In the 1970s, Beijing liberalized the economy, opening it up to foreigners, and adopting policies that promoted free trade. These were similar to glasnost and perestroika, which were implemented in the USSR. The hope was that millions of Chinese could be lifted out of poverty and into prosperity. While Deng’s reforms started in agriculture, he slowly branched out to include industry as well. A perfect example is Shenzhen, now a bustling metropolis, back then it was a shanty-town. He decided that the Pearl River delta should spearhead the liberalization. The PRC created special economic zones with little oversight, where foreign firms could trade freely with minimal interference from Beijing. This was adopted throughout China as the try-outs were successful, accelerating China’s economic growth.
China progressed and grew — to the shock of many economists as no country on earth had ever grown at the rates China did. This raised the net output of firms in the economy, therefore increasing the GDP. As the Chinese adopted friendlier policies, the GDP rose further as China became a lucrative investment destination ceteris paribus. Mathematically speaking, as GDP is Consumer Spending, Investment, Government Expenditure, and Net Exports (Total Exports – Total Imports) added together, as China grew its reputation on the world stage and investments from abroad grew raised the GDP, imports remained stagnant due to an uncompetitive Yuan. Meanwhile, exports also increased, raising Net Exports (Total Exports – Total Imports), having a ripple effect on the GDP too.
GDP of China [PPP] from the World Bank Database (CC BY-4.0)
As China started to industrialize, the wages grew at rates never seen before. It looked like China had the perfect deck of cards to become an industrialized nation, which it did — as China is a newly industrialized country. However, this came with many downsides: externalities and inequality.
Externalities are a cost or benefit placed on a third party. They can be positive or — as in China’s case — negative. The costs to produce outweigh the cost to society from the production in markets. Therefore, there is a welfare loss. As there is a welfare loss, society is worse off — this can be in the forms of pollution, increased health risks, lower life expectancies, or otherwise. The welfare loss exposes the public to harmful particles and extreme air pollution. Now, this leads us to question how well-off are the Chinese?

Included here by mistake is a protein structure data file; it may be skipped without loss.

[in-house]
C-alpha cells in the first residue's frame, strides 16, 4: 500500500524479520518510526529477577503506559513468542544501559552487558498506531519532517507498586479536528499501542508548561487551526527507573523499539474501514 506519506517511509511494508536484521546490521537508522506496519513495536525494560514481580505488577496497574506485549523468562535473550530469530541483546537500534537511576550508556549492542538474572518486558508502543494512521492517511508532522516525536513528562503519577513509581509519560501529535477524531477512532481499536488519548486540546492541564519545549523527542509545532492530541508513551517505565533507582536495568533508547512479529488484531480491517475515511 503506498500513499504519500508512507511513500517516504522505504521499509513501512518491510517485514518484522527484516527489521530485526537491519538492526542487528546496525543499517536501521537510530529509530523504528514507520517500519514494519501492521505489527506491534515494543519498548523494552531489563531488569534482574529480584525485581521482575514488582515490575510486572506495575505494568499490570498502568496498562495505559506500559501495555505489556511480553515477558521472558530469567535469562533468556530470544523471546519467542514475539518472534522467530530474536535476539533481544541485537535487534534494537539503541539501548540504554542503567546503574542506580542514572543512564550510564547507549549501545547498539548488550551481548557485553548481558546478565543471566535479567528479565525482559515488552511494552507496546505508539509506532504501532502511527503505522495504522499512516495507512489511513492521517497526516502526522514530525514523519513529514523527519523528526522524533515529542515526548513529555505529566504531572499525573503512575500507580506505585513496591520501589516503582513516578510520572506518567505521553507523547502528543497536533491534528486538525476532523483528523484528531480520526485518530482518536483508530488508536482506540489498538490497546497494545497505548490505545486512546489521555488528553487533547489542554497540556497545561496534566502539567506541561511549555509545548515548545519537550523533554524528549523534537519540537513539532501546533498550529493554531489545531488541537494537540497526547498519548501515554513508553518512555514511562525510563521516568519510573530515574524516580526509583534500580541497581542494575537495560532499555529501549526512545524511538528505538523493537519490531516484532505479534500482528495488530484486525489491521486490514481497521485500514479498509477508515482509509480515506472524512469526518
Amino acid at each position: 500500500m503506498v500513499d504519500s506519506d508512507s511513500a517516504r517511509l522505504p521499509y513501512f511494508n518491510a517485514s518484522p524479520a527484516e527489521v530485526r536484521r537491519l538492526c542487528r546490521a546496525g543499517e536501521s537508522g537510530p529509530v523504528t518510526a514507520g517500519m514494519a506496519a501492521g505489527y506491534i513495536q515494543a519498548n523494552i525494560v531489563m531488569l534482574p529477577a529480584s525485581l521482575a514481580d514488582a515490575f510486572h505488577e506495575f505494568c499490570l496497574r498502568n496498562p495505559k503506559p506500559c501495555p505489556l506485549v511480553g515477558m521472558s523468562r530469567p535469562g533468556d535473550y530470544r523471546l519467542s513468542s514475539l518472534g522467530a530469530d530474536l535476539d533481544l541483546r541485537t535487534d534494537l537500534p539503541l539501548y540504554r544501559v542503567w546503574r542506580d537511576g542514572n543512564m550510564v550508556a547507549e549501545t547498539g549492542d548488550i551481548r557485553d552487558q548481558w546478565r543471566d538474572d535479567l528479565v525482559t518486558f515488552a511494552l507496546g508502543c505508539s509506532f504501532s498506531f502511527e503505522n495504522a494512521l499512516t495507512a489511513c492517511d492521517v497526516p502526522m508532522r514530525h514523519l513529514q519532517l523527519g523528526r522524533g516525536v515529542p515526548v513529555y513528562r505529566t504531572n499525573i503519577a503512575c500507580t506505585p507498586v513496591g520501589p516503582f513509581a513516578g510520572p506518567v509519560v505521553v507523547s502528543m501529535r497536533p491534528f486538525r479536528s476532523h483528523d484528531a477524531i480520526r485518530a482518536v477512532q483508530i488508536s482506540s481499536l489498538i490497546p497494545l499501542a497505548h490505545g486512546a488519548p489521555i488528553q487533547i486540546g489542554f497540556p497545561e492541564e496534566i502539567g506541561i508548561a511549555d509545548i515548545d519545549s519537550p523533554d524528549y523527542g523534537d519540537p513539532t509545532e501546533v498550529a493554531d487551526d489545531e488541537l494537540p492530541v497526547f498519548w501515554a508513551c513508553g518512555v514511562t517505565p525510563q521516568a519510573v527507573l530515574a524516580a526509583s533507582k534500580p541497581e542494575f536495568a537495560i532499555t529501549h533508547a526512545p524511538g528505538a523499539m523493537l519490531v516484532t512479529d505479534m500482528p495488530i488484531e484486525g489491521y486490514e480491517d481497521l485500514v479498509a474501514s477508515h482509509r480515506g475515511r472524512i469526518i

Even though rapid economic growth has increased wages and lifted many out of poverty, and the effect of increased GDP has had direct consequences on the Chinese, nonetheless, one result of rapid unchecked growth is inequality. As The Economist reported in 2015 and 2019, education is highly unequal. Access to education helps individuals earn more due to the development of skilled labor and allows firms larger access to a larger pool of individuals with specialized skills. However, as stated in both the articles, most Chinese schools are now jam-packed with elite, wealthy kids; and uneven wealth distribution, like in the United States, has led to the degradation of the quality of education received by rural Chinese. This can cause them to struggle in the gaokao, an all-important university exam, viewed by many rural Chinese as their only way out. However, the government has been attempting to fix this. Beijing has suggested that educational reforms are needed. There is also the big North-South divide. Farmers in the north cannot earn enough to live, so they migrate to the south to become laborers or factory workers. As they live in poor neighborhoods, this increases the chances of their children scoring poorly on the gaokao.
Nonetheless, China has had tremendous success in eliminating poverty. Its people — once some of the world’s poorest — are now living in a modern country. However, many challenges are facing the Chinese. The ones discussed here are scratching the surface; some others include depopulation, firms’ inefficiency, unemployment, and an overheating economy.